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Will cash for high streets paint the towns red?

Eleanor Young

Investment to reverse the long decline of town centres is welcome, but let’s keep the emphasis on place, not politics, says Eleanor Young

Rural Office for Architecture's proposals for bringing life back to Tredegar in Wales.
Rural Office for Architecture's proposals for bringing life back to Tredegar in Wales. Credit: Rural Office for Architecture

In the middle of town the words are severely incised over the door: ‘Girls/ Boys’. Not that it is a school any more. Schools have moved out to the edges of towns and cities, serving new suburbs with spreading classrooms in green playing fields. Hospitals moved too, wards stacked high into the fresh air, away from their narrow, carbolic-doused corridors in the town centre. Did the workshops of main streets decant to the spacious floors and soulless shrubs of light industrial estates at the same time? 

The hollowing out of our town centres predates the retail exodus. Once we blamed out of town supermarkets, then online shopping. Now it’s the coronavirus lockdowns. But the regular flow of activity necessary for the web of community life – and footfall for shops – was lost to a myriad of well meaning decisions. High streets have been left primarily to leisure activities, to the pleasure of browsing, coffee, mooching and people watching – or perhaps tourism, as defined by doing all these same things away from your home town. 

It is recognised now that it is not enough to rely on retail. We have seen some brilliant schemes from architects that bring a dense mix of different uses back to towns and their high streets. There is a slew of grants aimed at adapting these centres and ensuring towns keep up with change: Historic England has put money into heritage high streets; 72 of them shared an £830 million government pot announced in December; and most recently there was the controversial £3.6bn of Towns Fund allocations.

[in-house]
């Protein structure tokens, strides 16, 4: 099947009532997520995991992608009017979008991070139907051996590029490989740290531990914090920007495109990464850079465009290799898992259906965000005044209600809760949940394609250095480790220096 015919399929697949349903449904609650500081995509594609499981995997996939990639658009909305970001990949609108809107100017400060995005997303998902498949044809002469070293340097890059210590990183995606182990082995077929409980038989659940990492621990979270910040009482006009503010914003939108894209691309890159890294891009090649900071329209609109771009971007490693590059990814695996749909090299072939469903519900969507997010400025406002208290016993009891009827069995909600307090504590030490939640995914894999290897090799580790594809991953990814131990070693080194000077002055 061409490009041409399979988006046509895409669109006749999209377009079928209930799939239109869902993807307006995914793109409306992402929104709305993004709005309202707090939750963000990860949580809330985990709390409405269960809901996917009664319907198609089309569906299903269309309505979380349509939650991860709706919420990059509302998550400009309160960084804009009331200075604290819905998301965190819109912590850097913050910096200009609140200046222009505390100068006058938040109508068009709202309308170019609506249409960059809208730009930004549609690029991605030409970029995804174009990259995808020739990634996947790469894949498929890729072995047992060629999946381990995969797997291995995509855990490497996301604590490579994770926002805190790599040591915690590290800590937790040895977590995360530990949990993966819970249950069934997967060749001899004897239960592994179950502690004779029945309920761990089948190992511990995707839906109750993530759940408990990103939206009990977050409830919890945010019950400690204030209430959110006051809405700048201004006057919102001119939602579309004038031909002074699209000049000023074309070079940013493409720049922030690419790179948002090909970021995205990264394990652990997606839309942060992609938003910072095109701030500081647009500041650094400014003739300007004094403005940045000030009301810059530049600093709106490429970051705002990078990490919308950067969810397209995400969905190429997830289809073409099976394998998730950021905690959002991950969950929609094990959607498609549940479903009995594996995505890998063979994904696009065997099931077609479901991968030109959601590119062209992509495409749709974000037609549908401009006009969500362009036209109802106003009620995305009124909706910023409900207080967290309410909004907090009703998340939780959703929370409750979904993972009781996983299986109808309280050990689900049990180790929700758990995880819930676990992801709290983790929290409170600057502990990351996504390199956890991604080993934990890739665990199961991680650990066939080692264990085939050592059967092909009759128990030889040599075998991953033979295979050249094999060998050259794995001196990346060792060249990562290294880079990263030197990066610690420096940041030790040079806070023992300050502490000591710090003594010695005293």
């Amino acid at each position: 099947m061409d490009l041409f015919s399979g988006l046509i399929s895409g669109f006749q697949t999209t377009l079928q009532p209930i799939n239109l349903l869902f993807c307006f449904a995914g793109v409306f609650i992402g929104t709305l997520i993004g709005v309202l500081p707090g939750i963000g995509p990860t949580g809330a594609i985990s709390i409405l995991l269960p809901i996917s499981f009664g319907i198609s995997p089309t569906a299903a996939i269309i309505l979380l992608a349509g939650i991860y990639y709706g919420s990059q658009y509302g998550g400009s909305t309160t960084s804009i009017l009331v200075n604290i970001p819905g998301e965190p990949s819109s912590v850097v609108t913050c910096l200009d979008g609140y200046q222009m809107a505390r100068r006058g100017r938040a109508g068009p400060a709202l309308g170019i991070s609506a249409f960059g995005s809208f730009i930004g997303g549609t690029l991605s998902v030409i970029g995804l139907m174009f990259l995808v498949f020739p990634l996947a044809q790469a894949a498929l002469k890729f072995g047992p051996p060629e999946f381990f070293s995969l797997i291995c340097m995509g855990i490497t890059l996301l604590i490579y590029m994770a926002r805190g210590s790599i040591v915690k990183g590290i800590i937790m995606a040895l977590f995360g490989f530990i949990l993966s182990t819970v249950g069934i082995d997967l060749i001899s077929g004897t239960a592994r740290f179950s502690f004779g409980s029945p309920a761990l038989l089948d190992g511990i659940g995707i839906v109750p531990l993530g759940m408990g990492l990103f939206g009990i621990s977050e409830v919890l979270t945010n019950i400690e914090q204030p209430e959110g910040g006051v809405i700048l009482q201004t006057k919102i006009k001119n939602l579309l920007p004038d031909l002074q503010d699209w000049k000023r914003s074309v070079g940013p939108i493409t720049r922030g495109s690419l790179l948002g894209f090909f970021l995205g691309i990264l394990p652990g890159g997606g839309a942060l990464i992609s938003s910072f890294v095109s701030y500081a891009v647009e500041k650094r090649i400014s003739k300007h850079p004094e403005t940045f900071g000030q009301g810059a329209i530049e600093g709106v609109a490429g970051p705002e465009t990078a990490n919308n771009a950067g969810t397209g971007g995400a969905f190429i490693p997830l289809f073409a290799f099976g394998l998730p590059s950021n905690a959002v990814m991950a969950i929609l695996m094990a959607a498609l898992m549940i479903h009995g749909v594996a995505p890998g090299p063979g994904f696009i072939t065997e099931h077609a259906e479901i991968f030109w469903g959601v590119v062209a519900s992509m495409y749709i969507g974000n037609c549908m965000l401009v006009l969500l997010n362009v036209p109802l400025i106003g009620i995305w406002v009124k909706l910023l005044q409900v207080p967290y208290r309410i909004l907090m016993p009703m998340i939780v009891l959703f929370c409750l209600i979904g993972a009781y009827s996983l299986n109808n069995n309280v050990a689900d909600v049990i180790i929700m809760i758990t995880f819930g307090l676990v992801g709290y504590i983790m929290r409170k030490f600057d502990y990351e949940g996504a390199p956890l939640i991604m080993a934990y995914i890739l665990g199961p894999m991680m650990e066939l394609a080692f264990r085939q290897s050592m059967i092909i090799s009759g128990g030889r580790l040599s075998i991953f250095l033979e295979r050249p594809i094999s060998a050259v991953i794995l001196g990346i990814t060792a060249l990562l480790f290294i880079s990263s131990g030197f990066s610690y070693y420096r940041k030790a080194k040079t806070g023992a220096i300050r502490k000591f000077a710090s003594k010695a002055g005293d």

One of the towns that has done well from this is Swindon in Wiltshire. It won £25 million for a bus boulevard in the town centre – where even before the pandemic nearly a quarter of centre’s shops were lying empty. To top that, it got almost as much again from the Towns Fund. This is big money for modest sized places. A Swindon councillor celebrated, saying: ‘A crane is already on the Swindon skyline’. 

The Towns Fund puts ‘place’ at the top of the list of investment – for its role in changing perceptions – and urges winning councils to bring forward land for development. Across the country in Bolton, Maidenhead, Stoke-on-Trent, and many other towns, architects are now uncovering the next steps to bring complexity back to town centres and high streets with everything from urban realm interventions and food vans to refurbished town halls, renewed leisure centres and the possibilities of vacant plots. 

It is hard not to speculate on the political motives behind this current Conservative focus on investing in towns (particularly certain towns), rather than cities, and the distribution of ring-fenced money to local authorities who may have desperate need for money in other areas of spending, such as social care. But it is a useful corrective to the way we have long used cities as a catch-all title for the urban condition. ‘Towns’ fits the way people think and talk about place and identity. Could this be the moment for reimagining their civic infrastructure? If architects can help seed town high streets with activities that make them central to people’s lives again we will all be richer for it.